If anyone is still wondering why the state Assembly is called the "lower house" of the Legislature, look no further than what one reporter called the "bizarre turn of events" when the GOP-led body apparently voted to override Governor Jim Doyle's veto of higher payments to nursing homes serving patients in the state's Medicaid program.
The Assembly's presiding officer, Republican Steve Freese, refused to allow Milwaukee Democrat Pedro Colon to cast his vote, which would have sustained the governor's veto. When the vote was being tallied, Colon was talking to Republican representatives in the Assembly parlor. When Colon returned from the parlor he was not allowed to register his vote, although it is the longstanding custom of the Assembly to record the votes of temporarily absent members. Meanwhile, the Republicans Colon was speaking to at the time he missed his vote had their votes recorded, meaning their seat mates pushed their voting buttons for them although they weren't physically present – a common practice that technically isn't allowed under Assembly rules.
When asked by reporters to explain his actions in the wake of all this childishness, Freese said it is not his responsibility to make sure people are in their seats and voting, and went on to say that at times in the past he hasn't called missing people in for votes because they had been mean to him.
The whole hullabaloo most likely will end up being academic, since overriding a veto requires a two-thirds vote in both houses of the Legislature. It is considered highly improbable that the Senate will be able to muster a two-thirds majority to reverse the nursing home veto.
Just in case you're laboring under the mistaken impression that truth is stranger than fiction only in the Assembly, check out this and this about Senator Tom Reynolds, a Wauwatosa Republican who even right-wing radio talk show host Charlie Sykes calls a "nut job." Reynolds once proposed creating a private Autobahn next to I-94 where drivers could drive as fast as they want for a fee. Now he's one of three legislators working to end election-day voter registration, a longstanding tradition in Wisconsin that is widely credited for higher than average voter turnout in the state.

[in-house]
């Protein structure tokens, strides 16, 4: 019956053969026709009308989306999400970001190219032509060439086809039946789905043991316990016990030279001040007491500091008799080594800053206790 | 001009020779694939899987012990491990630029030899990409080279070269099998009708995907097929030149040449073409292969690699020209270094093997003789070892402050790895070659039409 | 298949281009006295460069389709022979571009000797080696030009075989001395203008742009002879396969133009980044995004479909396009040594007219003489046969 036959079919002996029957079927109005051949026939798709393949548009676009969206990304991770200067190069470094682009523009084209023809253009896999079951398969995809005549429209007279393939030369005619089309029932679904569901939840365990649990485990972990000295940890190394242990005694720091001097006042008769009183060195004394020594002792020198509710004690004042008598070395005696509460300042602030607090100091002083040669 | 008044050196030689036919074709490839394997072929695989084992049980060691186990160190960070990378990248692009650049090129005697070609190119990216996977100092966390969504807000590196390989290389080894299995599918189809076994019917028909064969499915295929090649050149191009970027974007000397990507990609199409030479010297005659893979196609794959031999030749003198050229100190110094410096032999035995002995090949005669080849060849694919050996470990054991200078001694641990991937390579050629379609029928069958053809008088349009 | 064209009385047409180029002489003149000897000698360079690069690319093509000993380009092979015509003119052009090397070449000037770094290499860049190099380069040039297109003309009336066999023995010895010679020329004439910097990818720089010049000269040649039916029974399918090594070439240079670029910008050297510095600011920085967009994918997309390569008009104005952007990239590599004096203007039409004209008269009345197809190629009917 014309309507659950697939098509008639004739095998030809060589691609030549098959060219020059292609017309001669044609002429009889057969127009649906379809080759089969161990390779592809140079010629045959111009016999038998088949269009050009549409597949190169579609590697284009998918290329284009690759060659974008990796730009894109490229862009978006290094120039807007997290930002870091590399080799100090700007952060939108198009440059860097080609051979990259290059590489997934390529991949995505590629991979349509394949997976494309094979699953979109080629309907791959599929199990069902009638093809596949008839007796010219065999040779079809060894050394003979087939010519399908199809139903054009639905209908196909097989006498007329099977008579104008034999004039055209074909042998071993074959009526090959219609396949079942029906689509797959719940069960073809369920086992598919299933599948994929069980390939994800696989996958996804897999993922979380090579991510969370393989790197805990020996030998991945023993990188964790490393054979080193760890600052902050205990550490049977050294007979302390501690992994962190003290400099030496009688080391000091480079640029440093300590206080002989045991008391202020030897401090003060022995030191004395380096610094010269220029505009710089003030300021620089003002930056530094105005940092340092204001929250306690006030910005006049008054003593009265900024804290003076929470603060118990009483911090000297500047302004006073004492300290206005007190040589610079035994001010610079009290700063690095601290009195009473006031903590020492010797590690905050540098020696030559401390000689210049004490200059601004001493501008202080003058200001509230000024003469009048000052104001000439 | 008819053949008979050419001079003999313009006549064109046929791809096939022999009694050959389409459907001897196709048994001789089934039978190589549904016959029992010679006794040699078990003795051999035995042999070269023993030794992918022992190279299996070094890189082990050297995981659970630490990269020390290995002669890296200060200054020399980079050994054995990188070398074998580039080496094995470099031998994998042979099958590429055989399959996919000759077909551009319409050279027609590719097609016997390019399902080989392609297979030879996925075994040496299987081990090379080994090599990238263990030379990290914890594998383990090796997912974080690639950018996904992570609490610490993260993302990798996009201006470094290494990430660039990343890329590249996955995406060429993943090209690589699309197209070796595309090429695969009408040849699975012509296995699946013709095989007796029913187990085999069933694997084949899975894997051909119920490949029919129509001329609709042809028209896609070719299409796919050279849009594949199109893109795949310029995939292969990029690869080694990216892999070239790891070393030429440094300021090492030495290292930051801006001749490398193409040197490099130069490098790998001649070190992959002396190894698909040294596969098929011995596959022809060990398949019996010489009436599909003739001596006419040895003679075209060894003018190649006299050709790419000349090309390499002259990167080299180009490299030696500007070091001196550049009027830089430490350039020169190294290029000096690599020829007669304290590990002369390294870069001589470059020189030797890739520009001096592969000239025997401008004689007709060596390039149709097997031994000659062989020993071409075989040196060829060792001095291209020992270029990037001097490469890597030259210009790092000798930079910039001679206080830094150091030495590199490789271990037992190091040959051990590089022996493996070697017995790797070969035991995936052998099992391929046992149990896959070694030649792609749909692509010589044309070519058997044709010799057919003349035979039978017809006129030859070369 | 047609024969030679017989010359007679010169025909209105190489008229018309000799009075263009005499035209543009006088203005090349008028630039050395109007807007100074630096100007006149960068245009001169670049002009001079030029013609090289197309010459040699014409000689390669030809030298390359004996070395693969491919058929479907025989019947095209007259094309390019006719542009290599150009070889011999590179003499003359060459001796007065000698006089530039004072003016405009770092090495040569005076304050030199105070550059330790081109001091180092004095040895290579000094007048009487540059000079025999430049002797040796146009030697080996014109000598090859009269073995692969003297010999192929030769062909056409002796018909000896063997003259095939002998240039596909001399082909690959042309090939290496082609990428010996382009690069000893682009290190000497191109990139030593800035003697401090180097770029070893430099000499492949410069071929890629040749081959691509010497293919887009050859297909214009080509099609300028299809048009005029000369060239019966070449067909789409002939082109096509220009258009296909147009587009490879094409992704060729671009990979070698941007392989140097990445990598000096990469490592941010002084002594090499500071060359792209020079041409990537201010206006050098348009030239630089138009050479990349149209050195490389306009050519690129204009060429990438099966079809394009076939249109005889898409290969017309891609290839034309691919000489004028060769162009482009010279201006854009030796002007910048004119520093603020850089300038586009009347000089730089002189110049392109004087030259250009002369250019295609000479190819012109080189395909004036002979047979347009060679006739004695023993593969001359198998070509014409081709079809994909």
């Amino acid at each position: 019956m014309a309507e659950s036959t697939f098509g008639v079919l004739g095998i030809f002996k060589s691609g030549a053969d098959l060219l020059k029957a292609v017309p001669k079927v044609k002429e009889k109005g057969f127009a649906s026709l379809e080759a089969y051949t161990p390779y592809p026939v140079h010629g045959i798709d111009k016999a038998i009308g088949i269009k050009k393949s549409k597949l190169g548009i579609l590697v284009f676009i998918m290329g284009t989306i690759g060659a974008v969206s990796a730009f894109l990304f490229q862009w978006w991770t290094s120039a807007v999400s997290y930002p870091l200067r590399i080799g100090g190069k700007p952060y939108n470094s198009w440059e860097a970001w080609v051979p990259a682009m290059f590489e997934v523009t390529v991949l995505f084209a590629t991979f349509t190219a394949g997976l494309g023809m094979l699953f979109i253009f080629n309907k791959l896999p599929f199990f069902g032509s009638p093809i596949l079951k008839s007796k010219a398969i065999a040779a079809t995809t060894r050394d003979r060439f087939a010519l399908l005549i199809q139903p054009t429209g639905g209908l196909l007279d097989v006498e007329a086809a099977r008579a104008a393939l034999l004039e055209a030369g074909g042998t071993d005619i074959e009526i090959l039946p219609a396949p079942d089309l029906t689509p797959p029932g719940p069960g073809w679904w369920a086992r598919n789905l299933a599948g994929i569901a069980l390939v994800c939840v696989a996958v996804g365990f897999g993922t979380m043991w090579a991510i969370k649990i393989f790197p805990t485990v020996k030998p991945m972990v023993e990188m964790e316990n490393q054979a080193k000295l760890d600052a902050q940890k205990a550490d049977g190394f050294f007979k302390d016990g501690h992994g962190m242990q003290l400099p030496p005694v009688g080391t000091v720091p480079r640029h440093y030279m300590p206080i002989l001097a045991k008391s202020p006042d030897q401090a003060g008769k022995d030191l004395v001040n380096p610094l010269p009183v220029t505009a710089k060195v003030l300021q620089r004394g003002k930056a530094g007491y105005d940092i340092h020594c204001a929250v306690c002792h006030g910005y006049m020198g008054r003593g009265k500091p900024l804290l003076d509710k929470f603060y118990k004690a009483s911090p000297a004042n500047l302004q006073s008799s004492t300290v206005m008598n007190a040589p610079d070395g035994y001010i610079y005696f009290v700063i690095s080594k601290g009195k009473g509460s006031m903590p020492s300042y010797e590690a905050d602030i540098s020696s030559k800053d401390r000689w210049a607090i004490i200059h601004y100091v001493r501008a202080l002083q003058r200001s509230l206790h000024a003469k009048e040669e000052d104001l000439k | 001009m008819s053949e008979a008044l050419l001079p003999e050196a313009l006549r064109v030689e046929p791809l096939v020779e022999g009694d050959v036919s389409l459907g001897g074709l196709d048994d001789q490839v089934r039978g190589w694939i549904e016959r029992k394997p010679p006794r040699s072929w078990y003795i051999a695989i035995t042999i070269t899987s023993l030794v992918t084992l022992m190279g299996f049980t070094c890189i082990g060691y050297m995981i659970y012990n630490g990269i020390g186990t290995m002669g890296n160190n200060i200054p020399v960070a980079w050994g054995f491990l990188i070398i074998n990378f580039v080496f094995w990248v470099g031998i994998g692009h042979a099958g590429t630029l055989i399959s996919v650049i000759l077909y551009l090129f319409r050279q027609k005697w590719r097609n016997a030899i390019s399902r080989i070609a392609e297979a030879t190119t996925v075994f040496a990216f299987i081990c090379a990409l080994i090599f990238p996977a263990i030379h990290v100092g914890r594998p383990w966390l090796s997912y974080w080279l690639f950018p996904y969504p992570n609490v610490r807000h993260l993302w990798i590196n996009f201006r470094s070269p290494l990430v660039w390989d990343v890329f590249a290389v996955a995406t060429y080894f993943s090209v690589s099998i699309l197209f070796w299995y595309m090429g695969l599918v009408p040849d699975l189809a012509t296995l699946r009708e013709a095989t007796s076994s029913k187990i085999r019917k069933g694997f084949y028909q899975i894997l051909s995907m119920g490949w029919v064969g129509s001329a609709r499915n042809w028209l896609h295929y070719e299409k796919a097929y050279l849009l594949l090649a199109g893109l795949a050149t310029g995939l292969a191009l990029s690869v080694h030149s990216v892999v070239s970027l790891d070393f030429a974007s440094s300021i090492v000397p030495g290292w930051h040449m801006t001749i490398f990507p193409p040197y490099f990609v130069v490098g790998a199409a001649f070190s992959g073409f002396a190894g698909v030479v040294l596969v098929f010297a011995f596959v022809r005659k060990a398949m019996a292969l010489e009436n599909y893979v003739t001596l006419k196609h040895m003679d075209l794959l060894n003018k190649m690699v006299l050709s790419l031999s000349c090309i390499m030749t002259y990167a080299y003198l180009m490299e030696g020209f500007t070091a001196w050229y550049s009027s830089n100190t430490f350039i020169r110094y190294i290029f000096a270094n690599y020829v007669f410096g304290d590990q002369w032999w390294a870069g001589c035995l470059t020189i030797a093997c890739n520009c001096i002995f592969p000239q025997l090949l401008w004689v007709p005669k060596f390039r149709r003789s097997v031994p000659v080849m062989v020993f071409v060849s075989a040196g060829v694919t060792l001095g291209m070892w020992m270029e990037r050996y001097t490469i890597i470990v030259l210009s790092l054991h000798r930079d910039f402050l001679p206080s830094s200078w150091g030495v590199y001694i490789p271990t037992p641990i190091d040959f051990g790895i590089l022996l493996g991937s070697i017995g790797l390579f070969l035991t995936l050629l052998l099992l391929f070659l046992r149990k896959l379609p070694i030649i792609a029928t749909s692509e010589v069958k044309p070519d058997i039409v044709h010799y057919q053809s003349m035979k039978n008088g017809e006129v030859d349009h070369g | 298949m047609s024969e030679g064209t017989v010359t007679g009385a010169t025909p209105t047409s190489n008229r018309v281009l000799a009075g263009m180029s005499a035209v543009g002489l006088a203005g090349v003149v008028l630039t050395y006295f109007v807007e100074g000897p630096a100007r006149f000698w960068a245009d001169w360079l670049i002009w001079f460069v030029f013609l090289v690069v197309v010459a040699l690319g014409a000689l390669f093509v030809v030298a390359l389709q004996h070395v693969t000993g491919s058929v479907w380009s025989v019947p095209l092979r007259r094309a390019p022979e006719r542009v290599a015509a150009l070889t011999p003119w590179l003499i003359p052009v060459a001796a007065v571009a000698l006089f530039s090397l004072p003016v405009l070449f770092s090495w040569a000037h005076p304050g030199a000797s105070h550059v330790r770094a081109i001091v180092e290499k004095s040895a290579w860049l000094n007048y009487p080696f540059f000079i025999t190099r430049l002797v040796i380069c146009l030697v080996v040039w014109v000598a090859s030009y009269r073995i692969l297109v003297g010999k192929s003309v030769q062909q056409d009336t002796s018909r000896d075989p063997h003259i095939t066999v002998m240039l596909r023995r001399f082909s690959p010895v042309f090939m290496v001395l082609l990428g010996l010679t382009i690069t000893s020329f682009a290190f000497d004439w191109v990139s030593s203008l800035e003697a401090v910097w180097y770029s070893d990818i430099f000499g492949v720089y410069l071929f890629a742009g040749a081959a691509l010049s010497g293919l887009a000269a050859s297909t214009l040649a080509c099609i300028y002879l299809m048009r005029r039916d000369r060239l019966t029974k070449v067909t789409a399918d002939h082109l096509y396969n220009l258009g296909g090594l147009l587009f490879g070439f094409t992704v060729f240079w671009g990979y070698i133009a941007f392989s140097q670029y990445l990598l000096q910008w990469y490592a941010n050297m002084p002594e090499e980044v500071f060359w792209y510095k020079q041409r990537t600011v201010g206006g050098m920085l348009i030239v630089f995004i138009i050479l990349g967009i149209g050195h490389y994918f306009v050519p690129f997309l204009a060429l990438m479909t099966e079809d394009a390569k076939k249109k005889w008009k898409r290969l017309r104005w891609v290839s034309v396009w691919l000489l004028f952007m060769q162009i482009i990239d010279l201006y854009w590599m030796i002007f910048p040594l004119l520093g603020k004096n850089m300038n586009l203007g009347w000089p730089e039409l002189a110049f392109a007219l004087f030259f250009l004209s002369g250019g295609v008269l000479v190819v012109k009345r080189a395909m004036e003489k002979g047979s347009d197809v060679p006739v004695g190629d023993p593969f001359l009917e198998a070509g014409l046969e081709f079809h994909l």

Then there's the revelation that an aide to another state senator made more than 200 calls during work hours on a state phone to a campaign worker for Menomonee Falls municipal candidates the aide supported. Phone records show that the aide to River Hills Republican Alberta Darling, Chris Slinker, also put in a call to an Appleton print shop that produced campaign materials for Menomonee Falls trustee candidates.
You'd think the fact that five of the most powerful politicians in Wisconsin face criminal trials for misusing state offices and taxpayer money in this same way would serve as a cautionary tale for staffers like Slinker, who now plans to challenge fellow Republican Sue Jeskewitz for the Assembly seat she currently holds in a 2006 GOP primary. Indeed, Slinker says "I would have to be a complete idiot to (do campaign work) from the office."
Like Forrest Gump's mama used to tell him, "stupid is as stupid does."